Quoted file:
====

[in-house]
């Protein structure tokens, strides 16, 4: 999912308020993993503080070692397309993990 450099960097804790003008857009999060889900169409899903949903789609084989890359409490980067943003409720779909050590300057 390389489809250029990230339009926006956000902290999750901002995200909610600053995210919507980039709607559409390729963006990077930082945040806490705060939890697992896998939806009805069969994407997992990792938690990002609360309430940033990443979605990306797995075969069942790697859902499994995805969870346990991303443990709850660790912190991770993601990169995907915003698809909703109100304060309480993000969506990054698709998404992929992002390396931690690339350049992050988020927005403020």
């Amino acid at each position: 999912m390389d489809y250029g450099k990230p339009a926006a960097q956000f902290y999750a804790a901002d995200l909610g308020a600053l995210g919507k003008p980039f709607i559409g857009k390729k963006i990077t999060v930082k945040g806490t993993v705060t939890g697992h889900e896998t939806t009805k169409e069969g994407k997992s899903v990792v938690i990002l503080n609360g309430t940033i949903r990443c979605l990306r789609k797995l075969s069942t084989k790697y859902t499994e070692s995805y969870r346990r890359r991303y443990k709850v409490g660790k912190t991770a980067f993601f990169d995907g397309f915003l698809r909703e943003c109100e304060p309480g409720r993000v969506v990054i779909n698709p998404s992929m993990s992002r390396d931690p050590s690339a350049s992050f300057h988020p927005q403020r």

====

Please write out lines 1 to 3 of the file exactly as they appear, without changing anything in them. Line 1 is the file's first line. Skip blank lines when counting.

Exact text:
[in-house]
């Protein structure tokens, strides 16, 4: 999912308020993993503080070692397309993990 450099960097804790003008857009999060889900169409899903949903789609084989890359409490980067943003409720779909050590300057 390389489809250029990230339009926006956000902290999750901002995200909610600053995210919507980039709607559409390729963006990077930082945040806490705060939890697992896998939806009805069969994407997992990792938690990002609360309430940033990443979605990306797995075969069942790697859902499994995805969870346990991303443990709850660790912190991770993601990169995907915003698809909703109100304060309480993000969506990054698709998404992929992002390396931690690339350049992050988020927005403020």
């Amino acid at each position: 999912m390389d489809y250029g450099k990230p339009a926006a960097q956000f902290y999750a804790a901002d995200l909610g308020a600053l995210g919507k003008p980039f709607i559409g857009k390729k963006i990077t999060v930082k945040g806490t993993v705060t939890g697992h889900e896998t939806t009805k169409e069969g994407k997992s899903v990792v938690i990002l503080n609360g309430t940033i949903r990443c979605l990306r789609k797995l075969s069942t084989k790697y859902t499994e070692s995805y969870r346990r890359r991303y443990k709850v409490g660790k912190t991770a980067f993601f990169d995907g397309f915003l698809r909703e943003c109100e304060p309480g409720r993000v969506v990054i779909n698709p998404s992929m993990s992002r390396d931690p050590s690339a350049s992050f300057h988020p927005q403020r």